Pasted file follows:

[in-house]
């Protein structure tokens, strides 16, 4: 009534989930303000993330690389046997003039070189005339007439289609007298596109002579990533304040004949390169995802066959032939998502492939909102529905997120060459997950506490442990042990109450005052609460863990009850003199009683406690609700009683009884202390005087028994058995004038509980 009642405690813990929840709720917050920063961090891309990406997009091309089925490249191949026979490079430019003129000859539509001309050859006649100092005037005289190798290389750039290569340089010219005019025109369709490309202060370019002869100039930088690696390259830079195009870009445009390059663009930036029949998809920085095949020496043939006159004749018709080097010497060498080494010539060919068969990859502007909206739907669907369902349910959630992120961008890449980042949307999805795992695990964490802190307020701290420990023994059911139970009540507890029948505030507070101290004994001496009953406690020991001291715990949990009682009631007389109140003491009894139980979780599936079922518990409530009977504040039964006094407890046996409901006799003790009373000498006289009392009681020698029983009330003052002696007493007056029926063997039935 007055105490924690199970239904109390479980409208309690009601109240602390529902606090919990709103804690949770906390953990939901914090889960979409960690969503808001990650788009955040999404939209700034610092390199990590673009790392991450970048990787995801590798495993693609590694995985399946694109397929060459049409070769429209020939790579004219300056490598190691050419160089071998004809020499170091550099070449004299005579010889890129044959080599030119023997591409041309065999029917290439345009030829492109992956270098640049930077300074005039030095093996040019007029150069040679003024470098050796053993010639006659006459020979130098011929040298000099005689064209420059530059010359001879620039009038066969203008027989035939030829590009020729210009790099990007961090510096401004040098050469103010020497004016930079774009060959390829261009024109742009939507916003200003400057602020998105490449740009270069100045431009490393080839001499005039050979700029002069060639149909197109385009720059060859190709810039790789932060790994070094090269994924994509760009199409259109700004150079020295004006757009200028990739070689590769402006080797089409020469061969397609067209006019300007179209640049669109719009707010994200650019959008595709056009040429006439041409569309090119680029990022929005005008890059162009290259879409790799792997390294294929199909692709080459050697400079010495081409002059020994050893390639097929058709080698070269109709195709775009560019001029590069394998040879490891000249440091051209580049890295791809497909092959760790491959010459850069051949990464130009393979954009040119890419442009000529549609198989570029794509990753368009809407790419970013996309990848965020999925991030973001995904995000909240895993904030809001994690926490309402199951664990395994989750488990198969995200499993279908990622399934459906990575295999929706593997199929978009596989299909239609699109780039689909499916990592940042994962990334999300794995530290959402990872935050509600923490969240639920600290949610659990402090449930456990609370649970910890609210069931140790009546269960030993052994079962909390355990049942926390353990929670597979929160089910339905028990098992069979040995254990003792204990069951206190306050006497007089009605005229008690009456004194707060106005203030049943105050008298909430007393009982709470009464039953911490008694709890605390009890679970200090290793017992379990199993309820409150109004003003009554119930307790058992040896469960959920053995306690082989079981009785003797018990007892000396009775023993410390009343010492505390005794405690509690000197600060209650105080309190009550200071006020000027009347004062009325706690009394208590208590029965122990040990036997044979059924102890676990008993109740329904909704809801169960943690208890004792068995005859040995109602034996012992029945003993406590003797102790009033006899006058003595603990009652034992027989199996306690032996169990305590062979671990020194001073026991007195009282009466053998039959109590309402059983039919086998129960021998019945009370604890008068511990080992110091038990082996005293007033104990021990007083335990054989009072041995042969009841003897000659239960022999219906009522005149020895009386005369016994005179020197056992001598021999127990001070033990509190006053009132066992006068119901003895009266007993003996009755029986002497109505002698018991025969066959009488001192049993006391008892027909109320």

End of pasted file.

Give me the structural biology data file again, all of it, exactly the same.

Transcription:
[in-house]
């Protein structure tokens, strides 16, 4: 009534989930303000993330690389046997003039070189005339007439289609007298596109002579990533304040004949390169995802066959032939998502492939909102529905997120060459997950506490442990042990109450005052609460863990009850003199009683406690609700009683009884202390005087028994058995004038509980 009642405690813990929840709720917050920063961090891309990406997009091309089925490249191949026979490079430019003129000859539509001309050859006649100092005037005289190798290389750039290569340089010219005019025109369709490309202060370019002869100039930088690696390259830079195009870009445009390059663009930036029949998809920085095949020496043939006159004749018709080097010497060498080494010539060919068969990859502007909206739907669907369902349910959630992120961008890449980042949307999805795992695990964490802190307020701290420990023994059911139970009540507890029948505030507070101290004994001496009953406690020991001291715990949990009682009631007389109140003491009894139980979780599936079922518990409530009977504040039964006094407890046996409901006799003790009373000498006289009392009681020698029983009330003052002696007493007056029926063997039935 007055105490924690199970239904109390479980409208309690009601109240602390529902606090919990709103804690949770906390953990939901914090889960979409960690969503808001990650788009955040999404939209700034610092390199990590673009790392991450970048990787995801590798495993693609590694995985399946694109397929060459049409070769429209020939790579004219300056490598190691050419160089071998004809020499170091550099070449004299005579010889890129044959080599030119023997591409041309065999029917290439345009030829492109992956270098640049930077300074005039030095093996040019007029150069040679003024470098050796053993010639006659006459020979130098011929040298000099005689064209420059530059010359001879620039009038066969203008027989035939030829590009020729210009790099990007961090510096401004040098050469103010020497004016930079774009060959390829261009024109742009939507916003200003400057602020998105490449740009270069100045431009490393080839001499005039050979700029002069060639149909197109385009720059060859190709810039790789932060790994070094090269994924994509760009199409259109700004150079020295004006757009200028990739070689590769402006080797089409020469061969397609067209006019300007179209640049669109719009707010994200650019959008595709056009040429006439041409569309090119680029990022929005005008890059162009290259879409790799792997390294294929199909692709080459050697400079010495081409002059020994050893390639097929058709080698070269109709195709775009560019001029590069394998040879490891000249440091051209580049890295791809497909092959760790491959010459850069051949990464130009393979954009040119890419442009000529549609198989570029794509990753368009809407790419970013996309990848965020999925991030973001995904995000909240895993904030809001994690926490309402199951664990395994989750488990198969995200499993279908990622399934459906990575295999929706593997199929978009596989299909239609699109780039689909499916990592940042994962990334999300794995530290959402990872935050509600923490969240639920600290949610659990402090449930456990609370649970910890609210069931140790009546269960030993052994079962909390355990049942926390353990929670597979929160089910339905028990098992069979040995254990003792204990069951206190306050006497007089009605005229008690009456004194707060106005203030049943105050008298909430007393009982709470009464039953911490008694709890605390009890679970200090290793017992379990199993309820409150109004003003009554119930307790058992040896469960959920053995306690082989079981009785003797018990007892000396009775023993410390009343010492505390005794405690509690000197600060209650105080309190009550200071006020000027009347004062009325706690009394208590208590029965122990040990036997044979059924102890676990008993109740329904909704809801169960943690208890004792068995005859040995109602034996012992029945003993406590003797102790009033006899006058003595603990009652034992027989199996306690032996169990305590062979671990020194001073026991007195009282009466053998039959109590309402059983039919086998129960021998019945009370604890008068511990080992110091038990082996005293007033104990021990007083335990054989009072041995042969009841003897000659239960022999219906009522005149020895009386005369016994005179020197056992001598021999127990001070033990509190006053009132066992006068119901003895009266007993003996009755029986002497109505002698018991025969066959009488001192049993006391008892027909109320």